Griffith Park Mountain lion P22 eats Los Angeles Koala: Was it just a matter of time that nature and mankind would collide as natural predators resort to zoos?
The claim comes after officials noticed the highly favored zoo attraction missing on March 3 with its partially eaten remains found a short time later outside the zoo.
The culprit, is believed to be a mountain lion that prowls the sprawling Los Angeles park adjacent to the zoo.
Vindicating that the mountain lion is the likely culprit, a report via the latimes tells of surveillance video capturing a 7 year old male puma (known as P-22) near the zoo inside Griffith Park, the urban wilderness that the mountain lion calls home.
Zoo officials believe that the mountain lion managed to leap a 9 foot high fence to reach the koala enclosure (‘yes I see yummies, and I’m damn hungry’) and snatch Killarney, a 14 year old female that was the oldest koala in the exhibit.
Zoo officials told that the Killarney had a habit of leaving the trees and wandering around on the ground at night.
That said, zoo director John Lewis concedes that the evidence is circumstantial as the attack itself wasn’t recorded and that there are other predators, such as bobcats and coyotes, that were capable of killing the koala.
The attack has led to zoo officials removing the remaining 10 koalas from the outside enclosure, along with zoo workers taking extra precautions, such as locking up smaller animals in barns at night.
‘Unfortunately, these types of incidents happen when we have a zoo in such close proximity to one of the largest urban parks in the country,’ Barbara Romero, Los Angeles deputy mayor for city services, said in a statement.
P-22 wears a tracking collar and was famously photographed near the Hollywood sign for National Geographic. The 130-pound cat made a name for itself after crossing two freeways to enter the 4,355-acre park several years ago.
The report noted that with the adjacent Griffith Park a mere 8 square miles,with cougars typically needing a range of 75 to 200 square miles for hunting and breeding, the mountain lion may have been pressed to enter the zoo enclosure.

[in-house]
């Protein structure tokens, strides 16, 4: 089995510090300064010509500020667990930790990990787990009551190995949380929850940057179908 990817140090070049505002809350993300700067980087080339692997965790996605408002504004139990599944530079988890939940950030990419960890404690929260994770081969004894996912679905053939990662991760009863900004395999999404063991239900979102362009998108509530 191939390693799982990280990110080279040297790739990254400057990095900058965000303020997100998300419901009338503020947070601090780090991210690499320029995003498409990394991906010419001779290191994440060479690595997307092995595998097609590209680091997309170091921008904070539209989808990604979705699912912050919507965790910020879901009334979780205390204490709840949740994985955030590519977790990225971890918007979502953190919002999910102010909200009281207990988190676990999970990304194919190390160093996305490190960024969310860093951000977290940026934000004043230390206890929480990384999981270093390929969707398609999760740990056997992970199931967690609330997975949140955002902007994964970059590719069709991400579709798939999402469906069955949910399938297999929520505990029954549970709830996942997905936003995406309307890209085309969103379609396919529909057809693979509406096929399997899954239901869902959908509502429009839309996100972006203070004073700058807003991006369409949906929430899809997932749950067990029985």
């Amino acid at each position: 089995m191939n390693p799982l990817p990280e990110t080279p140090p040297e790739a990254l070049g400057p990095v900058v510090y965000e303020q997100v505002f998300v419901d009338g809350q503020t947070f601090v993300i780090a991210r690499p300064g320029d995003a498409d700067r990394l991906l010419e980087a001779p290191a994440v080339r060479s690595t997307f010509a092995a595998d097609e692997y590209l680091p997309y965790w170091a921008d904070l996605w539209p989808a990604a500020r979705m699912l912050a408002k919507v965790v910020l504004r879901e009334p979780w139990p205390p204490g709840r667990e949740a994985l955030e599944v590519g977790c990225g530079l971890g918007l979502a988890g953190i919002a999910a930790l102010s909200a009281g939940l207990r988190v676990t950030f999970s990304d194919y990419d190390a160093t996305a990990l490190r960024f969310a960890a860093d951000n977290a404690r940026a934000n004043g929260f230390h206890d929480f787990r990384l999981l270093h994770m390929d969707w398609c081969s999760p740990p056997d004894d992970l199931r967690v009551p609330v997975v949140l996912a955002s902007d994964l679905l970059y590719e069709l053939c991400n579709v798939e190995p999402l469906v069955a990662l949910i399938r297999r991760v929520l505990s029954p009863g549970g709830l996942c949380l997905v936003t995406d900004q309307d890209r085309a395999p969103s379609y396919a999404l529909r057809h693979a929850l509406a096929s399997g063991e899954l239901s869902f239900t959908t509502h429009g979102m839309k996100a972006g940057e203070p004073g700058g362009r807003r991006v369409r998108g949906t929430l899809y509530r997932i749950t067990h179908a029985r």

The incident has led to City Councilman Mitch O’Farrell now insisting that it’s time that P-22 be ‘finally moved.’
Told O’Farrell: ‘Regardless of what predator killed the koala, this tragedy just emphasizes the need to contemplate relocating P-22 to a safer, more remote wild area where he has adequate space to roam without the possibility of human interaction.’
Last year, P-22 wandered out of the park and lolled under a crawlspace of a home in the nearby Los Feliz neighborhood, attracting a media attention until finally returning home.
Reiterated the councilman: ‘P-22 is maturing, will continue to wander and runs the risk of a fatal freeway crossing as he searches for a mate. … We should consider resettling him in the environment he needs.’
But fellow Councilman David Ryu said it would be a mistake to evict P-22.
Told Ryu: ‘Mountain lions are a part of the natural habitat of Griffith Park and the adjacent hillsides.’
The zoo’s director also disagreed.
‘There’s a lot of native wildlife in this area. This is their home,‘ Lewis said. ‘So we’ll learn to adapt to P-22 just like he’s learned to adapt to us.’
And somewhere P-22 is wondering when he’ll get a chance to take a bite out of one delicious human ankle to go with that koala rib….